How to develop great project managers in any business.

Every business wants great project managers – let’s look at how best to develop them:

Here’s an interesting question.  How do you find  and develop  great project managers in business?

Firstly, what do we mean by find?  Let’s be very honest. Not everyone makes a good, let alone a great project manager.  It requires an unusual combination of skills that you simply don’t find in very many people.


So, let’s start perhaps with: “how not to”:

Too many people still find their way into project management more by accident than design.  By this we mean they are not   appointed to the role after a formal appraisal of their competencies, followed by careful coaching or mentoring etc.

They may even find themselves in the role purely due to circumstances, rather than anything else, often all of a sudden with little if any preparation. They may not even have expressed a particular interest in this challenging role, although ambitious people rarely turn down such opportunities (especially when it’s the boss who is asking, as it usually is).

The next best thing on the not to do list is don’t jump in at the deep end. For example, if we have never worked on projects, let alone managed one, becoming the project manager of anything significant is going to be extremely challenging. Like anything in life, the first time we do something, we learn lots of things we never knew before, and on projects that will include many things we did not expect to.  That’s a perfect way to describe what working on or especially  managing projects is like – but hopefully not on the first project you manage.

So let’s look at what would work:

Here’s one great way to learn (if the opportunity is open to you). Work closely alongside an experienced and successful project manager, preferably on the project itself.  Watch really closely everything they do – watch what they don’t do as well. Ask them questions. Lots of questions.  If they are a good project manager, they usually won’t mind at all.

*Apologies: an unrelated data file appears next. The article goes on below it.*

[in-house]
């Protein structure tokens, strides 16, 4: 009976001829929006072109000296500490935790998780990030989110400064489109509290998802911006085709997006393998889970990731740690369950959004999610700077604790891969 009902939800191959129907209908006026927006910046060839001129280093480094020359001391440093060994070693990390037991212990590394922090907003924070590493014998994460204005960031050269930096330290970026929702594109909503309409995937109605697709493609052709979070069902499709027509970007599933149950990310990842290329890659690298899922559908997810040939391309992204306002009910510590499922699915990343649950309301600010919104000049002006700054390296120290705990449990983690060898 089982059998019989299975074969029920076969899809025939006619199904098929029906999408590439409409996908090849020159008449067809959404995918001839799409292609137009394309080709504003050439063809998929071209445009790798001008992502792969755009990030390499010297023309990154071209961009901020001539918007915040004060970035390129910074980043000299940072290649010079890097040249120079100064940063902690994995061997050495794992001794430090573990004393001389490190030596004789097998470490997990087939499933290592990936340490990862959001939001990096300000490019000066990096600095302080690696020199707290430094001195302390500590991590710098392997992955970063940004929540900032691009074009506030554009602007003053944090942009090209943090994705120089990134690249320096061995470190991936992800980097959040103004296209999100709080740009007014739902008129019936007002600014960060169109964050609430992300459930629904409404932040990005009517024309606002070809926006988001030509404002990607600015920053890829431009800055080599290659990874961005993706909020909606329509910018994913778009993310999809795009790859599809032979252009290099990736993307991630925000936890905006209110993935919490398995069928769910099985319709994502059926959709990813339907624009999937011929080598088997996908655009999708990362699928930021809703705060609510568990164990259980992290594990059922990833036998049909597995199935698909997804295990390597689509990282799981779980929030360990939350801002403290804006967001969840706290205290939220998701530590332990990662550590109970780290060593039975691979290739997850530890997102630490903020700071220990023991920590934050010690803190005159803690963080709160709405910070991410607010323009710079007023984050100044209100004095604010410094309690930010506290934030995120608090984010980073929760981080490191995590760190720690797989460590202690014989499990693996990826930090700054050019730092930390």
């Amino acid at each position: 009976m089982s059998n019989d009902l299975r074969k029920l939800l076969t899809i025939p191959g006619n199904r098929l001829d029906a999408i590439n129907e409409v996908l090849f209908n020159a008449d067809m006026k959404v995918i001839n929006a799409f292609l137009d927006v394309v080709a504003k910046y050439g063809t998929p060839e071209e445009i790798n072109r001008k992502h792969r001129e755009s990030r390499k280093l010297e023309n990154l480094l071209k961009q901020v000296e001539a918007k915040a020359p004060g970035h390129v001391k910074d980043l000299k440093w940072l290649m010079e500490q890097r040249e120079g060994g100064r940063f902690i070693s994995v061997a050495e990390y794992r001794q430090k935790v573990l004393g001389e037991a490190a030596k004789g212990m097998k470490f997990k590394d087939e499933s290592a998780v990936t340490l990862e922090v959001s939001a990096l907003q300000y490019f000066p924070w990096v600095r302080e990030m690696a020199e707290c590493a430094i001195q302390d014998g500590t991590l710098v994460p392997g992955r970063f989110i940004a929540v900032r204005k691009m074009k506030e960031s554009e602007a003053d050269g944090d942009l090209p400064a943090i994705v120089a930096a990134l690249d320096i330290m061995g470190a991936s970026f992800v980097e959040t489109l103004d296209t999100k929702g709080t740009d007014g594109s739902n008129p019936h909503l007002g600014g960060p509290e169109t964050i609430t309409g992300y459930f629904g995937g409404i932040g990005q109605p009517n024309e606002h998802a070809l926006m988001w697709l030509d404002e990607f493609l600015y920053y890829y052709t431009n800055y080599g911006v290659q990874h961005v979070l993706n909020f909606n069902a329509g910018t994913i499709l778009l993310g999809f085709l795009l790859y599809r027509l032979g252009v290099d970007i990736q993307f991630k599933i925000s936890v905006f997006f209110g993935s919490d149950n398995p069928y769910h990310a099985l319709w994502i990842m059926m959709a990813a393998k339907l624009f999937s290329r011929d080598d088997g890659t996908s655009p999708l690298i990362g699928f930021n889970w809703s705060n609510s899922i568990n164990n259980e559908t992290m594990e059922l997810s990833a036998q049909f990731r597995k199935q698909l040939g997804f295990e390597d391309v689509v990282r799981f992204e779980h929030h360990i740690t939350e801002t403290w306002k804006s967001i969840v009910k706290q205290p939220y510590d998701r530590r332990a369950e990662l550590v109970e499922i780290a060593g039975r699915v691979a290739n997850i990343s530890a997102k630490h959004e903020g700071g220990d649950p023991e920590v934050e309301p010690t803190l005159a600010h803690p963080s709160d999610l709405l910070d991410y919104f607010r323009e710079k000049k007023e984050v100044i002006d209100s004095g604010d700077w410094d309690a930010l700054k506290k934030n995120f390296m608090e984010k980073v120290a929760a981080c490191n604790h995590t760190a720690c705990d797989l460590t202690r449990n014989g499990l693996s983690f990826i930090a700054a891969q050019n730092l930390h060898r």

It’s also a way to try and assess for yourself (and perhaps for others to assess too) if you have the right combination of skills that great project managers need.  It’s an unusual skill set and not one that is found in many people, so there is no shame if someone does not prove to be a good fit for this often challenging role.

Moving on then, as a business, how do we improve:

  1. the identification of candidates who might be good at this, and
  2. the development of people who have demonstrated real potential at least?

The short answer is we must develop formal selection and assessment processes that are effective at finding people who have the unusual combination of skills required, and who really want to take on this role.  One without the other is often useless.

This is not achieved by a simple interview or discussion.  It has to be far more comprehensive and rigorous.   In other words, a proper assessment process that reflects the true needs of project managers in your business. Being realistic, you should expect a fairly low success rate as well.  For every 100 people who go through such an assessment, a low number will be genuine candidates at the other end.

Mentoring and sharing of knowledge:

For those who are successful, having a multitude of ways to develop people would be perfect.  For example, offering mentoring, for those who wish to take advantage of this, would be a great idea.  Forcing everyone to do this would not.

You could offer forums, even professional (online) networks for people to develop relationships and knowledge, recognising that this is informal and works for some, but not so well for others.

You could also offer periodic development and knowledge-sharing activities, e.g. quarterly or even monthly etc, where people hopefully do something structured and productive on a face-to-face basis preferably, or at least in an interactive way.

Traditional development still has its place:

Finally, you could also offer formal training and development – this can be very valuable, but we must also recognise one thing.  Most project management training courses last 1, 2 or 5 days.  If you pick a great course it can be a very good use of your time, and you can learn a number of (hopefully very) useful things in a few days and you can accelerate your learning.  However, it takes years to develop or become a great  project manager.

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